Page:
Vol. 4 Num 293 Wed. March 24, 2004  
Front Page

Militants ambush Pak convoy, kill 12

Attackers ambushed a Pakistani army convoy heading toward a counter-terrorism sweep against al-Qaeda militants near the Afghan border, killing at least 12 soldiers and wounding 15, officials said yesterday.

The attackers fired rockets that hit at least six army trucks in the ambush near Sarwakai, about 30 miles east of Wana, the main town of the South Waziristan tribal region.

Some of the trucks were carrying fuel and were destroyed by fire in the attack Monday, a government official in Sarwakai said on condition of anonymity.

Army spokesman Maj. Gen. Shaukat Sultan confirmed the attack and said army troops cordoned off the area to search for the assailants, but he declined to give more details.

At least 45 Pakistani troops are dead or missing since the bloodiest battle was unleashed a week ago near the Afghan border, according to security officials.

Sixteen troops were killed, 22 injured and 12 taken hostage when a paramilitary unit was surprised on March 16, the first day of the ongoing battle, by a fierce onslaught from scores of well-armed fighters.

Meanwhile, tribal leaders made little headway in a bid to end a week of fierce clashes near Wana between thousands of Pakistani troops and hundreds of al-Qaeda militants and sympathetic members of the Yargul Khel tribe.

Tribal elders were meeting with local officials in Wana yesterday to discuss their next step, after the Yargul Khel tribe had sought more time to discuss government demands, said Brig Mahmood Shah, chief of security for the region.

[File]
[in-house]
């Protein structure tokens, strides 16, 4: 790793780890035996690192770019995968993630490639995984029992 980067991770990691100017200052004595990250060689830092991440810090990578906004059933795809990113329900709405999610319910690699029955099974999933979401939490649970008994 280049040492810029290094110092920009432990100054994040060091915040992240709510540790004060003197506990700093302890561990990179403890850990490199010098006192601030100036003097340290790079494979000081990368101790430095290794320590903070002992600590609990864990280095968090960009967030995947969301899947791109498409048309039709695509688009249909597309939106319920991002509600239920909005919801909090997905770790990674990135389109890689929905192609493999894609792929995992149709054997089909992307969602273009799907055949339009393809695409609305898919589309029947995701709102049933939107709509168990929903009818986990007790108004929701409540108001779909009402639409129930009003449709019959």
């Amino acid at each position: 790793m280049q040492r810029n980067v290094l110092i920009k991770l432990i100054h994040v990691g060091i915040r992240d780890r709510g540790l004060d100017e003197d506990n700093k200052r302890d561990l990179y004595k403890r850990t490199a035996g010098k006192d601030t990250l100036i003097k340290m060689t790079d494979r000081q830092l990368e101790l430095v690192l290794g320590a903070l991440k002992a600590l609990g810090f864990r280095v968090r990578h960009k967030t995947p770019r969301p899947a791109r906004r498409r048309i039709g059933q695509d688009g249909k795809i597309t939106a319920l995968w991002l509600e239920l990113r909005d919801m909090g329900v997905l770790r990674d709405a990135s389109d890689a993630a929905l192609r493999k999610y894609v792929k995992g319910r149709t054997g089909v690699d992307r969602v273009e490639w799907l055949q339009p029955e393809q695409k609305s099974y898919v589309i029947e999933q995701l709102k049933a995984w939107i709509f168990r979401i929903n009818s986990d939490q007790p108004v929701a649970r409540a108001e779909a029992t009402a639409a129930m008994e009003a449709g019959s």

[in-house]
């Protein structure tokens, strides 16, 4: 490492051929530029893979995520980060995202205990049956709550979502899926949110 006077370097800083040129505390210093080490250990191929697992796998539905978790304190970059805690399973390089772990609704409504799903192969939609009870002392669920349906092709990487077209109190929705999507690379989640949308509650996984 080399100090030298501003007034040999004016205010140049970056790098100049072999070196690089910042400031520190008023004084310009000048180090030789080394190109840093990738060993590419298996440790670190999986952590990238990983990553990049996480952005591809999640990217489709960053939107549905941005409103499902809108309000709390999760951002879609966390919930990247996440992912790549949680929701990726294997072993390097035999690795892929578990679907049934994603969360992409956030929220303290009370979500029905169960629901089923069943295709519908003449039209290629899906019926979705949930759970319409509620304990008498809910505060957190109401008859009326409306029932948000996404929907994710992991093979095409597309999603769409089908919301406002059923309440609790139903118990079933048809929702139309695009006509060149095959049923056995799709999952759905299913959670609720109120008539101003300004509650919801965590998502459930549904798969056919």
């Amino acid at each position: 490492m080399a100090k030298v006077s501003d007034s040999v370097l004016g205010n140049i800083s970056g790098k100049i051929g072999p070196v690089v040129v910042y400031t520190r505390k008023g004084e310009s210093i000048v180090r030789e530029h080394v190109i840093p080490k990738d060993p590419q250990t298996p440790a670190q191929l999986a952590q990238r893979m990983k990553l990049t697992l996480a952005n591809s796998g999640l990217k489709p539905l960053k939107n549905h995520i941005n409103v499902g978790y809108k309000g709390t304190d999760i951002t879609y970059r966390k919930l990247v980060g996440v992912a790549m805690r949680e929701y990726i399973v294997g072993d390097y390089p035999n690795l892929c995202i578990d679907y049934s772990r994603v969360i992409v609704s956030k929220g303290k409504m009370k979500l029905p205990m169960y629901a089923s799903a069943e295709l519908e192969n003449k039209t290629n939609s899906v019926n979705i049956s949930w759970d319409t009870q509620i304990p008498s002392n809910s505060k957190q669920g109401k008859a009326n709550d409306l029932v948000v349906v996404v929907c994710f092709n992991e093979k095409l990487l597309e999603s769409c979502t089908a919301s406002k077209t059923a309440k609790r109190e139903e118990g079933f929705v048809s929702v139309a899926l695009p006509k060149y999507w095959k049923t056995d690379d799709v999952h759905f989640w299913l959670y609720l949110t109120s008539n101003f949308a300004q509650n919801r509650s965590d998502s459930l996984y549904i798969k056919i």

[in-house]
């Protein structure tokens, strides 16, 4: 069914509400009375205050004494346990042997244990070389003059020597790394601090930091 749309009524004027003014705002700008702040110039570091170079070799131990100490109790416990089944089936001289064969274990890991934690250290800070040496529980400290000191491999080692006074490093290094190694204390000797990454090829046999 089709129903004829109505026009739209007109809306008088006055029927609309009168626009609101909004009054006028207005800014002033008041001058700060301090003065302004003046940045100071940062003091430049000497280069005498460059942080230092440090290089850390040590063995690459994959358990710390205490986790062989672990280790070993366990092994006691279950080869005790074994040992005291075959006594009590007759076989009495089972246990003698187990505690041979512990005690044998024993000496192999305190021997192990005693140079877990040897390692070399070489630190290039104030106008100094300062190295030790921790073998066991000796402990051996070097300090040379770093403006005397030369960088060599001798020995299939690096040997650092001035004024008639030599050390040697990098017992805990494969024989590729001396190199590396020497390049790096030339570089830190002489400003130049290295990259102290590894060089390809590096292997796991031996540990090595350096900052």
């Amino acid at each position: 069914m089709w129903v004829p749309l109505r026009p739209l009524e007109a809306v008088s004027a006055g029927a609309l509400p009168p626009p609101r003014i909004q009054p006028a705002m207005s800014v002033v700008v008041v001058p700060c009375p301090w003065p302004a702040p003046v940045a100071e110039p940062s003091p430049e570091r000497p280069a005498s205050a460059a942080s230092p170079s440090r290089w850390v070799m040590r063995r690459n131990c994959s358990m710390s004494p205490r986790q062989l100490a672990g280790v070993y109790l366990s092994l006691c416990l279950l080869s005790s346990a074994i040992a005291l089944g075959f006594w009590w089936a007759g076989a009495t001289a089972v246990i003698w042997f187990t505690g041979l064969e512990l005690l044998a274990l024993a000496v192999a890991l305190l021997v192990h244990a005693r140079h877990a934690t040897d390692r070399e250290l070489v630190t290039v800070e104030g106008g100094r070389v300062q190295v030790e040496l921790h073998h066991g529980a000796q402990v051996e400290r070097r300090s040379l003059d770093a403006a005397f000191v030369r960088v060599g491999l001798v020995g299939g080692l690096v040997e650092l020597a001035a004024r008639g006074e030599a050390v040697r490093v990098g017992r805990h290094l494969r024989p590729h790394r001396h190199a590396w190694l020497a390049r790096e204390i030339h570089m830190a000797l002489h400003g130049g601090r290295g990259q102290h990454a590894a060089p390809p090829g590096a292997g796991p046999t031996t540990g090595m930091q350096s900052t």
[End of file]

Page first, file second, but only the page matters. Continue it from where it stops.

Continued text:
Pakistani officials said Monday they discovered a mile-long tunnel leading from a besieged mud fortress that could have offered an escape route for top al-Qaeda suspects at the start of the operation.

President Gen Pervez Musharraf said last Thursday that a "high-value" target was likely at the site. Some senior Pakistani officials have told The Associated Press that they believe al-Qaeda No. 2 Ayman al-Zawahri may have been there, though the government has repeatedly said it does not know who is inside.

The Pakistani military imposed a 20-square-mile cordon to seal the area of the fighting, and say they are confident nobody has escaped.

But the cordon was not in place at the start of the operation on March 16, when Pakistani forces who thought they were going to arrest local tribesmen were surprised by a ferocious barrage from within the compound walls. Fifteen soldiers and 26 militants died in the initial assault. The military sent in thousands of reinforcements over the following two days.

Pakistan's military said it was conducting DNA tests to identify six suspected foreign terrorists killed in the fighting, but would not elaborate on whether they included any important terror figures.

The military sweep in South Waziristan is the largest in Pakistan's tribal regions since the government threw its support behind the US-led war on terrorism in late 2001.

Brig Mahmood Shah, chief of security for the tribal areas, said Monday that 123 suspects have been arrested in the offensive. Security officials say the prisoners include Pakistanis, Arabs, Chechens, Uzbeks and ethnic Uighurs from China's predominantly Muslim Xinjiang province.